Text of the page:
Friday, March 30, 2012

Manila & Holy Week

Holy week here is like Thanksgiving week in the U.S. I didn't notice it last year, I think, because we had only just arrived in Manila. Everything was new and different, so I had no reference to what was "normal."

Next week, though, in my office of 12, I think four will be at work - everyone else is on vacation. And trying to schedule meetings this past week with Filipino counterparts was next to impossible: everyone is about to head out and no one wants to start something new. Eventually, I just gave up on the external parts of my job, focusing on the things I could do within my own office.

You'd expect traffic would have started to calm down this week - but you'd be wrong. Everyone seems to be zipping around for last minute shopping in the city before heading back to the provinces next week. The newspaper reports that the police are increasing duty for Monday - Wednesday next week and that the traffic patterns are being altered to facilitate migration out of the city as everyone heads to the provinces. Come Thursday, Manila will be a relative ghost town.

One benefit of staying in town: travel time is at a minimum. Except on Thursday and Friday there's no where to go! Everything will be closed, except the outdoor displays for the Stations of the Cross, with families doing their devotions together. So, one can't take advantage of the clear streets.

By Saturday some places are open, and Sunday it's full swing. I asked last year why everything was open on Sunday - which, in my point of view, should be the holy day. A Filipino coworker explained to me: "Sunday is the happy day because Jesus rose again - and when we're happy, we like to go shopping and eat out."   

Saturday, March 17, 2012

two big changes

Though 2012 was off to a good blogging start, I got distracted. I do, however, have a good excuse, since in February we were sorting out two big changes -- both of which we found out about on February first, coincidentally. 

#1. The HR office way back in Washington, DC (yes, sometimes we do remember that we have a big HQ back there) reassigned me to the political section. Another junior officer had decided the foreign service just wasn't a good fit for her, leaving her job unfilled. Though various rumors swirled about how and who would fill it, in the end, the bureaucracy decided: me. The reason they gave? I'm an economic-coned officer who has done three years of consular work and have a similar transfer date to the officer who left. Meaning, the position would be good for my career development and - perhaps more importantly? - assigning me to the position wouldn't disrupt the people flow too much (though it did leave the consular section down one person right as busy season is peaking).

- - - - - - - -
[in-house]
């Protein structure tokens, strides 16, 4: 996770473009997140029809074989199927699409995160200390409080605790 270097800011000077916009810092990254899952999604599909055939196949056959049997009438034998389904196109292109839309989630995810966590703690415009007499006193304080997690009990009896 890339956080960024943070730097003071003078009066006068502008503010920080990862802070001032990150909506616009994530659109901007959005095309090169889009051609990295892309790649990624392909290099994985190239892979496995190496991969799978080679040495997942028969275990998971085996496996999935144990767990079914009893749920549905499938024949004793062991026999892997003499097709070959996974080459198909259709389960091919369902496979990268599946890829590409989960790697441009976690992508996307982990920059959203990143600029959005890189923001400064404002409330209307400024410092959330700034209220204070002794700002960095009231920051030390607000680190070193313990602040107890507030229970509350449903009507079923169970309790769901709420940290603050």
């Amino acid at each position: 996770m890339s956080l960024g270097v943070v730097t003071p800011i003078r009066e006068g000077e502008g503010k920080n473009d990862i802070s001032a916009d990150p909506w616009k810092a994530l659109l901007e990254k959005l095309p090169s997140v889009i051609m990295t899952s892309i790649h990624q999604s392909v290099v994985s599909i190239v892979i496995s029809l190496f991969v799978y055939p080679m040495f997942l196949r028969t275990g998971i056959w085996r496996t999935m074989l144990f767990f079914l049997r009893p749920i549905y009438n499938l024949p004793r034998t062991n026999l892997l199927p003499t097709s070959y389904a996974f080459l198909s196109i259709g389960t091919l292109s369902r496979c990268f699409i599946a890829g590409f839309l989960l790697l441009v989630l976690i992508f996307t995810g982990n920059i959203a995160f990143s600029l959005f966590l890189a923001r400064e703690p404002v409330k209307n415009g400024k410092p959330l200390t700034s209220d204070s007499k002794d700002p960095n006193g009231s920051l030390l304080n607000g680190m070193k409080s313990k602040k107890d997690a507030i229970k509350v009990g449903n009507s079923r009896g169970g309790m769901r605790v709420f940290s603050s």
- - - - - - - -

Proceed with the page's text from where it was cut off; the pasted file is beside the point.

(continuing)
As I was talking with the HR officer at post about my reassignment, she finally thought to ask - are you OK with this? Most people just assume that junior officers will hate consular work ... but in truth, though I've certainly had my bad days, I didn't mind it. It's not where I'd like to spend a career - but found enough projects over the last three years to keep me engaged and intellectually interested. 

I actually am happy with the reassignment as it moves me closer to what I want to do - and five years of doing something other than what I want to do would be a really long time. But, just to play devil's advocate, I asked what would happen if I wasn't. The HR officer answered truthfully: not much since you serve at the needs of the service. She supposed under extenuating circumstances I could appeal, but we didn't get into the theoretical, since I had another appointment. My new job started mid-Feb. 

#2. My next appointment ... revealed that we're having a third baby. I had been suspecting something was up (after all, I've been pregnant twice before), but not having any "normal" early pregnancy signs, I wasn't sure. The weekend before, I had purchased a pregnancy test at the corner drug store for $2. Yes, $2. These things cost $15 in the US, so I wasn't sure if I could trust it.